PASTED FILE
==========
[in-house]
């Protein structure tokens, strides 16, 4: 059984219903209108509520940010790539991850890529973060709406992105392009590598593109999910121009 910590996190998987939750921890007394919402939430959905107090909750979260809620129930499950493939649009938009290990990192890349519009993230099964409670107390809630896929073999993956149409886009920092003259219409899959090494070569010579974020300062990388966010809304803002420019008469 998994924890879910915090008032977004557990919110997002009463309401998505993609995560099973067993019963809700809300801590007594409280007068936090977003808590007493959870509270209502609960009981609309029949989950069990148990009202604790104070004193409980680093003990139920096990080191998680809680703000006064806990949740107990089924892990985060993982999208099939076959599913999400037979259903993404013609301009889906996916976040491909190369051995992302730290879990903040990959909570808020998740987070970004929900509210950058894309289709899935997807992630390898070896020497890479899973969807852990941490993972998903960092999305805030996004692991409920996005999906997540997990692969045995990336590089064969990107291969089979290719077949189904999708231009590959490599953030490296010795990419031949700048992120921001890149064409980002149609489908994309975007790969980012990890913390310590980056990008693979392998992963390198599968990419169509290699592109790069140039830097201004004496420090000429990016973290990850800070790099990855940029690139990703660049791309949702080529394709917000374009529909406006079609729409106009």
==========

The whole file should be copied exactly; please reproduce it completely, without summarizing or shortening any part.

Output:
[in-house]
């Protein structure tokens, strides 16, 4: 059984219903209108509520940010790539991850890529973060709406992105392009590598593109999910121009 910590996190998987939750921890007394919402939430959905107090909750979260809620129930499950493939649009938009290990990192890349519009993230099964409670107390809630896929073999993956149409886009920092003259219409899959090494070569010579974020300062990388966010809304803002420019008469 998994924890879910915090008032977004557990919110997002009463309401998505993609995560099973067993019963809700809300801590007594409280007068936090977003808590007493959870509270209502609960009981609309029949989950069990148990009202604790104070004193409980680093003990139920096990080191998680809680703000006064806990949740107990089924892990985060993982999208099939076959599913999400037979259903993404013609301009889906996916976040491909190369051995992302730290879990903040990959909570808020998740987070970004929900509210950058894309289709899935997807992630390898070896020497890479899973969807852990941490993972998903960092999305805030996004692991409920996005999906997540997990692969045995990336590089064969990107291969089979290719077949189904999708231009590959490599953030490296010795990419031949700048992120921001890149064409980002149609489908994309975007790969980012990890913390310590980056990008693979392998992963390198599968990419169509290699592109790069140039830097201004004496420090000429990016973290990850800070790099990855940029690139990703660049791309949702080529394709917000374009529909406006079609729409106009």